If you’ve ever felt anxious or down at any point in life—and we’re sure you have because it’s a real feeling any human can experience—you know how much the feeling sucks. An overwhelming sense of anxiety can feel heavy and erratic. It may feel like you’re constantly in a loop of cluelessness, hopelessness, or doubtfulness and you can’t break free. Bottom line is, it’s not pleasant.
When a friend confides in us about their worries and anxieties in life, our automatic response is usually “It’s going to be okay.” And while it comes from a place of concern and our desire to reassure the other person, the thing is, it might not be as helpful as we think it is.
It gives false hope, which isn’t helpful to the situation.
Is it really going to be okay? Sure, maybe. While we’re here for the optimism and positivity, it’s not always the right thing to say to everyone. Some people take it as reassurance. But others may just see it as false hope. Imagine being told that things will be okay, only for them to get worse… that’s honestly the biggest betrayal in history. Exag, but you get the point.
It can also come off as being dismissive of what the person is feeling. They’re opening up about their worries and negative emotions, and hearing “it’s gonna be okay” from a friend might sound like a generic, disconnected response. It’s like they never heard a word you said and were only waiting for the cue to say what they think you wanted to hear.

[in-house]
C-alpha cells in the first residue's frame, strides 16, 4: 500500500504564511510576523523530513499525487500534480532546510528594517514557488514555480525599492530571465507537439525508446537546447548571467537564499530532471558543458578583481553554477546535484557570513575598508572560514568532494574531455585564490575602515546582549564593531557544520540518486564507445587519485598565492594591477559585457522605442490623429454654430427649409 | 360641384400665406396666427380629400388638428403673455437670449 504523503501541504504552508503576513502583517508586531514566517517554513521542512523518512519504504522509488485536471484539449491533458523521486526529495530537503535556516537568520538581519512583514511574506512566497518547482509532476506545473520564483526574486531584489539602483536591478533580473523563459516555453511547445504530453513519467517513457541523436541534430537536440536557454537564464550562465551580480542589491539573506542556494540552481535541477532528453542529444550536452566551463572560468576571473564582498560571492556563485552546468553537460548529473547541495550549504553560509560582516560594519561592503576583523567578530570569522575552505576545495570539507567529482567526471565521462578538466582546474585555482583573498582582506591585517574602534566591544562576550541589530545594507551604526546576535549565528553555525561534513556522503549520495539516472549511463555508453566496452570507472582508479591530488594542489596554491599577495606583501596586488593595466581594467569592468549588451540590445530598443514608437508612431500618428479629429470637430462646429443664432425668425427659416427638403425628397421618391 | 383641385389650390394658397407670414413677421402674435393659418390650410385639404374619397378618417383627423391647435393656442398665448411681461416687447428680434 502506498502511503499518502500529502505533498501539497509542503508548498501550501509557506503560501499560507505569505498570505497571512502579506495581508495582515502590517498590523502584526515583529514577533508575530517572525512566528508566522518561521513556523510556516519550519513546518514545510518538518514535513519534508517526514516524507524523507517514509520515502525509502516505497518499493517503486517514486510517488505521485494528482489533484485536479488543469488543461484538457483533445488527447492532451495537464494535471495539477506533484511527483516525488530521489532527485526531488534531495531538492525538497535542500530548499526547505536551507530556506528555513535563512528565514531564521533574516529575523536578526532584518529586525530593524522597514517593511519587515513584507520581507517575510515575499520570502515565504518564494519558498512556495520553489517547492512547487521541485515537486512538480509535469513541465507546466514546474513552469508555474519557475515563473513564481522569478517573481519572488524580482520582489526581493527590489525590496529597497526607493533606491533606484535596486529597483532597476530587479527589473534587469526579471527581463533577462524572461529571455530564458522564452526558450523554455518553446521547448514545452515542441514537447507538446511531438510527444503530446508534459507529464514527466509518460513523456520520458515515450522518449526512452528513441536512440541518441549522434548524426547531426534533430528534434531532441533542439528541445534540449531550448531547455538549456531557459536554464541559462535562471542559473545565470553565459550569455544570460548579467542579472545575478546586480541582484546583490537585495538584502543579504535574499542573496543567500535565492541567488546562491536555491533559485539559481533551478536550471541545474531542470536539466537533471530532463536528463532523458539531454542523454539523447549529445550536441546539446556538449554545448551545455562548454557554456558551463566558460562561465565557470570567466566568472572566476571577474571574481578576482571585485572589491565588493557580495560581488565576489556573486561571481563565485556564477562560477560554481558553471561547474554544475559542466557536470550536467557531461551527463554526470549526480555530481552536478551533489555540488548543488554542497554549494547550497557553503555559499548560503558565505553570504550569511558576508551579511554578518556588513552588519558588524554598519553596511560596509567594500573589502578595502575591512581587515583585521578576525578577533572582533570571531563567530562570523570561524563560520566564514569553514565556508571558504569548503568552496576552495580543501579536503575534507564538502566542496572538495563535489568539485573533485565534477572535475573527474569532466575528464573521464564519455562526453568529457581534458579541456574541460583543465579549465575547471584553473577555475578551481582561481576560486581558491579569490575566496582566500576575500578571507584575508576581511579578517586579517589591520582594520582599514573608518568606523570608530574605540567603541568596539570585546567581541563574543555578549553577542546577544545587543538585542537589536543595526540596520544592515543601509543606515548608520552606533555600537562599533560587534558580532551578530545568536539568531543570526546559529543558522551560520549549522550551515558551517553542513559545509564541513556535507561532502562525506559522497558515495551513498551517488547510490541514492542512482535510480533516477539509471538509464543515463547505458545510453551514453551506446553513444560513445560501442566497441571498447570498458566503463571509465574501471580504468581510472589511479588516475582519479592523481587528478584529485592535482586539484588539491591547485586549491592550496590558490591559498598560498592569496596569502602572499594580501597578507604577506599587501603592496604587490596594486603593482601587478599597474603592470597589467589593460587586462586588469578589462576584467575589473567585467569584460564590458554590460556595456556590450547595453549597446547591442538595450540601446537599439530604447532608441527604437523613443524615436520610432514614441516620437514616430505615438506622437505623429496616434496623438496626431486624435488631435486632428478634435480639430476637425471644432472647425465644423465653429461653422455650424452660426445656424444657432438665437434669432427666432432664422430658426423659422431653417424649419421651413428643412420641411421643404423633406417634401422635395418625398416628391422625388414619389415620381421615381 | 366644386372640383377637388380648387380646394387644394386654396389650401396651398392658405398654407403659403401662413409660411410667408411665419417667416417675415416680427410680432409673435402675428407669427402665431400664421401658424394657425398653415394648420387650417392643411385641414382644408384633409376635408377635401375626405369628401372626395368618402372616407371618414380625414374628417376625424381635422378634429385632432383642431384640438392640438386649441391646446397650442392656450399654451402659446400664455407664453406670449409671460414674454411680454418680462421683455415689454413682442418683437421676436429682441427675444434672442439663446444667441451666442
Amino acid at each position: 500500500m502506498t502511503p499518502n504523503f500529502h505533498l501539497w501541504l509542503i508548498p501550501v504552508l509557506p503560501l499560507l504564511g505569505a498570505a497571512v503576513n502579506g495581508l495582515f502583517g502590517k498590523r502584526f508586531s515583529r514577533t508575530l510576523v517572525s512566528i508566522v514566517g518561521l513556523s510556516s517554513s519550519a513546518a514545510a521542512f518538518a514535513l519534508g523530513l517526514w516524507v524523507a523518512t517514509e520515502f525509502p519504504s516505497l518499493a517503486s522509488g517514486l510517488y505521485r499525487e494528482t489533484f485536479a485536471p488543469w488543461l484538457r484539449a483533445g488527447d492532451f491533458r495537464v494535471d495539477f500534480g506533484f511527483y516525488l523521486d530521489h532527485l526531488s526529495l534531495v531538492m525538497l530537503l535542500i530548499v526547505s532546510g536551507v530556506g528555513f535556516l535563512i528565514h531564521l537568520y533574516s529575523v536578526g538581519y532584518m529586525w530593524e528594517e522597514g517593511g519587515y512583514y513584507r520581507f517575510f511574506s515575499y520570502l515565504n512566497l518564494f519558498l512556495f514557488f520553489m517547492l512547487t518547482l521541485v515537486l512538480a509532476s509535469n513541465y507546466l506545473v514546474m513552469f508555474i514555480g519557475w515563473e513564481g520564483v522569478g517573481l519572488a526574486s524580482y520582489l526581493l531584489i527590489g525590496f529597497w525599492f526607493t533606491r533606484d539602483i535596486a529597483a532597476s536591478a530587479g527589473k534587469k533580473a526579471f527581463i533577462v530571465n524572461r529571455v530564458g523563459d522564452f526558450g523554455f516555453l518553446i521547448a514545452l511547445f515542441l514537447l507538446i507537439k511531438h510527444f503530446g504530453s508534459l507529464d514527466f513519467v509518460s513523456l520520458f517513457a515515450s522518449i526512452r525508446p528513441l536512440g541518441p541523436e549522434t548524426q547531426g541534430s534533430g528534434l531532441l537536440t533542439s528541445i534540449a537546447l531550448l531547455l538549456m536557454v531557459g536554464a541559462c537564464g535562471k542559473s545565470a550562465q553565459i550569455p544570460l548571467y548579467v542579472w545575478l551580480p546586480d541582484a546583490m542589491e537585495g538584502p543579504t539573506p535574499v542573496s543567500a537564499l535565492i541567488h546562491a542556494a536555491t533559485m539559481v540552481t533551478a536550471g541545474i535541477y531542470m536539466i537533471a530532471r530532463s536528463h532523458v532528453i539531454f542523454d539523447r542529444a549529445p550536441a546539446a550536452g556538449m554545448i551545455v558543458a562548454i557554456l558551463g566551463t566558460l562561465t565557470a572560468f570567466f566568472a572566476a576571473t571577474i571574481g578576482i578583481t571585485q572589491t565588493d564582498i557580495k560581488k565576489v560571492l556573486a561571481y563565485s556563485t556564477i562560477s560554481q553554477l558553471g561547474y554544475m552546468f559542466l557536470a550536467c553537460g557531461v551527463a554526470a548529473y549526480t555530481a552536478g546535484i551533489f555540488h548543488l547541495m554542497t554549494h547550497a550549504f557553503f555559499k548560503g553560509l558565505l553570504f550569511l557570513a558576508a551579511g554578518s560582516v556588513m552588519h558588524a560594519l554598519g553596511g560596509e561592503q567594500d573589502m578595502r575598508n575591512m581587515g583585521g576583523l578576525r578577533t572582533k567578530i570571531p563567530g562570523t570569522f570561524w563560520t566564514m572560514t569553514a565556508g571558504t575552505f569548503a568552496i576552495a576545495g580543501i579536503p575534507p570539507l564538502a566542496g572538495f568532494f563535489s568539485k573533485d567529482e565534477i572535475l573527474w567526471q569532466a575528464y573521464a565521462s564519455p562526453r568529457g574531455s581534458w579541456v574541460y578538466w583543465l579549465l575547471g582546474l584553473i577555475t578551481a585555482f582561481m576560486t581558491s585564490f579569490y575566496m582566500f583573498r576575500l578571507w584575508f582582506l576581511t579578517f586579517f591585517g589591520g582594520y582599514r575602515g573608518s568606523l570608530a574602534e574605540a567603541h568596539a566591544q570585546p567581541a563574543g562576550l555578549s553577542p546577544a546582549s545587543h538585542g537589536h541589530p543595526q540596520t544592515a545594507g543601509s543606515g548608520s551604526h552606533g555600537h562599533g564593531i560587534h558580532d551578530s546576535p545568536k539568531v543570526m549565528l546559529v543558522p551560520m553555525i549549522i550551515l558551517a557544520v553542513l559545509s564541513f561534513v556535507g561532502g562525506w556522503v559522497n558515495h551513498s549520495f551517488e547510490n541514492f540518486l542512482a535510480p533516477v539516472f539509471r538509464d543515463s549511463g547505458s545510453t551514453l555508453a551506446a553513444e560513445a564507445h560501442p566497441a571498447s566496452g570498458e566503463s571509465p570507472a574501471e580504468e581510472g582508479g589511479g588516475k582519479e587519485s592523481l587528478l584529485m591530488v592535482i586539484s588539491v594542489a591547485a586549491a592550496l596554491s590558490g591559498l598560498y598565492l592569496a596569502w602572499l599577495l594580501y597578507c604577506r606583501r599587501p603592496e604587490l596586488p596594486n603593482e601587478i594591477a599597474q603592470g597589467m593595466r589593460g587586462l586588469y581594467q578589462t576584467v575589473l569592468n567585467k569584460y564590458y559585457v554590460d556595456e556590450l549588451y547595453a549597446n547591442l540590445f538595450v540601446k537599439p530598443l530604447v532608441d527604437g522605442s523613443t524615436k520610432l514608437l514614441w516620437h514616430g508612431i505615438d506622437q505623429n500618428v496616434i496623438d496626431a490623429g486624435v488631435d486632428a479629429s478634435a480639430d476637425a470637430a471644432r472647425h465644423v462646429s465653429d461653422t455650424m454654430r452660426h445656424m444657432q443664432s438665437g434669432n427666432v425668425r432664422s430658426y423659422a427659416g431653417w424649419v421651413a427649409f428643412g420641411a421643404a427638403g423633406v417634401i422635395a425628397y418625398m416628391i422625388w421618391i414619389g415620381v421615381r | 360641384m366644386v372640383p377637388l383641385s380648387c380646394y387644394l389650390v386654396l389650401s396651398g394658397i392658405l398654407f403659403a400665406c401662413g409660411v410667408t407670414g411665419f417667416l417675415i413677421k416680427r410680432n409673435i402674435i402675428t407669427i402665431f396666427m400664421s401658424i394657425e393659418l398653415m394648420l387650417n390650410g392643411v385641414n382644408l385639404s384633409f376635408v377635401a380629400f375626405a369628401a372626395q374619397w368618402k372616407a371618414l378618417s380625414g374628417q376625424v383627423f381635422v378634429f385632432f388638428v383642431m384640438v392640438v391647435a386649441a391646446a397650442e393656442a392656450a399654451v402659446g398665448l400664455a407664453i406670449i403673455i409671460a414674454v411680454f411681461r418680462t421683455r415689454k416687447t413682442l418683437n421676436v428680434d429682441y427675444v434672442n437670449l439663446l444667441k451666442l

It comes off as toxic positivity.
According to Psychology Today, toxic positivity is when you believe that the only way to go through life is to stay positive. No one likes it when someone is always nega, but it’s also not good to be too positive all the time that we start to overlook or give no regard to the negative things in life. Sometimes, allowing ourselves to recognize and accept these negative emotions could be beneficial to the situation. Instead of drowning them in positive vibes only, Konstantin Lukin Ph.D. suggests in his article on Psychology today, that letting our friends relish and recognize these unwanted emotions might help them regulate and process their feelings accordingly.
Here are other things you shouldn’t be saying to someone with anxiety:
Jennifer Rollin MSW, LCSW-C enumerates other statements to watch out for when trying to reassure someone. It’s best if you don’t say:
- “Calm down.”
- “It’s not a big deal.”
- “I know how you feel.”
If you’re looking for alternative things to say that can actually help a friend out, psychology professor Martin Antony, Ph.D mentions these things in an interview with self.com:
- “What can I do to help?”
- “I’m always here for you.”
- “Do you want to hear advice or would you just like someone else to listen to you?”
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